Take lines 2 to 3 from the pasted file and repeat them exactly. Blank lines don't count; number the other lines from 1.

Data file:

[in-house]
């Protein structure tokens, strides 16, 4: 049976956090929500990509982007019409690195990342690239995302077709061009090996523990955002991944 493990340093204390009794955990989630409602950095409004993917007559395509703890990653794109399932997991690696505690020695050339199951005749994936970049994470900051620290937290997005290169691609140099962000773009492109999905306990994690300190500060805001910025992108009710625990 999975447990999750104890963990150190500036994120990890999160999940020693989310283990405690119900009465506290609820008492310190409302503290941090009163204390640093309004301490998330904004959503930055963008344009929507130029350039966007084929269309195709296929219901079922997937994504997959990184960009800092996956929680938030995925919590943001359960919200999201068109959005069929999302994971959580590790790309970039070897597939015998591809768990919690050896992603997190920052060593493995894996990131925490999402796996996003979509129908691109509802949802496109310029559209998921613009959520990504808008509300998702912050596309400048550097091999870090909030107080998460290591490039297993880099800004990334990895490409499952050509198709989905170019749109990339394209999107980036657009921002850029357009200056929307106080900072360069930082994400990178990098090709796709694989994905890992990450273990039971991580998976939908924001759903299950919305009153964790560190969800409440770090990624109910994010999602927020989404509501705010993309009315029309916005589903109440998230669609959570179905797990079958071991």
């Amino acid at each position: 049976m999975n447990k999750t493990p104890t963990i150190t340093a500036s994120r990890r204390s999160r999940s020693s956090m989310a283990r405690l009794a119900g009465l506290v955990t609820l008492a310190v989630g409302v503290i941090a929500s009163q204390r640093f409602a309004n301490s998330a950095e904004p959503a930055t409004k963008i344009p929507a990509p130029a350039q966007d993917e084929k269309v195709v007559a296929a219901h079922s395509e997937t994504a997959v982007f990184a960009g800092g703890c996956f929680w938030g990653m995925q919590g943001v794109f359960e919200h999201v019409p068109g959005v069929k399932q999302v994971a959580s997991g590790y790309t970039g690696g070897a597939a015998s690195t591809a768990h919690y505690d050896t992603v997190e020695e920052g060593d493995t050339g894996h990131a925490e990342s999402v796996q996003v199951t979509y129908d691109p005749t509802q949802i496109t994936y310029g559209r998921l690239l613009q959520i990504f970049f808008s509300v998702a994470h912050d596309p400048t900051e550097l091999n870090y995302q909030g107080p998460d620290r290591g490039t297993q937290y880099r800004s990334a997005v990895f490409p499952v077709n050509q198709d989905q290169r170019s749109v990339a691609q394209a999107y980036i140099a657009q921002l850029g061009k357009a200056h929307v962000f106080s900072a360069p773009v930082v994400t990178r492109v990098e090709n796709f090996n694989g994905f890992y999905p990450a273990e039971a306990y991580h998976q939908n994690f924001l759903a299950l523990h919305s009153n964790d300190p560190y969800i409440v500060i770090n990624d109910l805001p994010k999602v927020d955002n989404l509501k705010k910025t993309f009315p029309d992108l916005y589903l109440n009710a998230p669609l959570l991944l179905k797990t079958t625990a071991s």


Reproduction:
């Protein structure tokens, strides 16, 4: 049976956090929500990509982007019409690195990342690239995302077709061009090996523990955002991944 493990340093204390009794955990989630409602950095409004993917007559395509703890990653794109399932997991690696505690020695050339199951005749994936970049994470900051620290937290997005290169691609140099962000773009492109999905306990994690300190500060805001910025992108009710625990 999975447990999750104890963990150190500036994120990890999160999940020693989310283990405690119900009465506290609820008492310190409302503290941090009163204390640093309004301490998330904004959503930055963008344009929507130029350039966007084929269309195709296929219901079922997937994504997959990184960009800092996956929680938030995925919590943001359960919200999201068109959005069929999302994971959580590790790309970039070897597939015998591809768990919690050896992603997190920052060593493995894996990131925490999402796996996003979509129908691109509802949802496109310029559209998921613009959520990504808008509300998702912050596309400048550097091999870090909030107080998460290591490039297993880099800004990334990895490409499952050509198709989905170019749109990339394209999107980036657009921002850029357009200056929307106080900072360069930082994400990178990098090709796709694989994905890992990450273990039971991580998976939908924001759903299950919305009153964790560190969800409440770090990624109910994010999602927020989404509501705010993309009315029309916005589903109440998230669609959570179905797990079958071991």
């Amino acid at each position: 049976m999975n447990k999750t493990p104890t963990i150190t340093a500036s994120r990890r204390s999160r999940s020693s956090m989310a283990r405690l009794a119900g009465l506290v955990t609820l008492a310190v989630g409302v503290i941090a929500s009163q204390r640093f409602a309004n301490s998330a950095e904004p959503a930055t409004k963008i344009p929507a990509p130029a350039q966007d993917e084929k269309v195709v007559a296929a219901h079922s395509e997937t994504a997959v982007f990184a960009g800092g703890c996956f929680w938030g990653m995925q919590g943001v794109f359960e919200h999201v019409p068109g959005v069929k399932q999302v994971a959580s997991g590790y790309t970039g690696g070897a597939a015998s690195t591809a768990h919690y505690d050896t992603v997190e020695e920052g060593d493995t050339g894996h990131a925490e990342s999402v796996q996003v199951t979509y129908d691109p005749t509802q949802i496109t994936y310029g559209r998921l690239l613009q959520i990504f970049f808008s509300v998702a994470h912050d596309p400048t900051e550097l091999n870090y995302q909030g107080p998460d620290r290591g490039t297993q937290y880099r800004s990334a997005v990895f490409p499952v077709n050509q198709d989905q290169r170019s749109v990339a691609q394209a999107y980036i140099a657009q921002l850029g061009k357009a200056h929307v962000f106080s900072a360069p773009v930082v994400t990178r492109v990098e090709n796709f090996n694989g994905f890992y999905p990450a273990e039971a306990y991580h998976q939908n994690f924001l759903a299950l523990h919305s009153n964790d300190p560190y969800i409440v500060i770090n990624d109910l805001p994010k999602v927020d955002n989404l509501k705010k910025t993309f009315p029309d992108l916005y589903l109440n009710a998230p669609l959570l991944l179905k797990t079958t625990a071991s």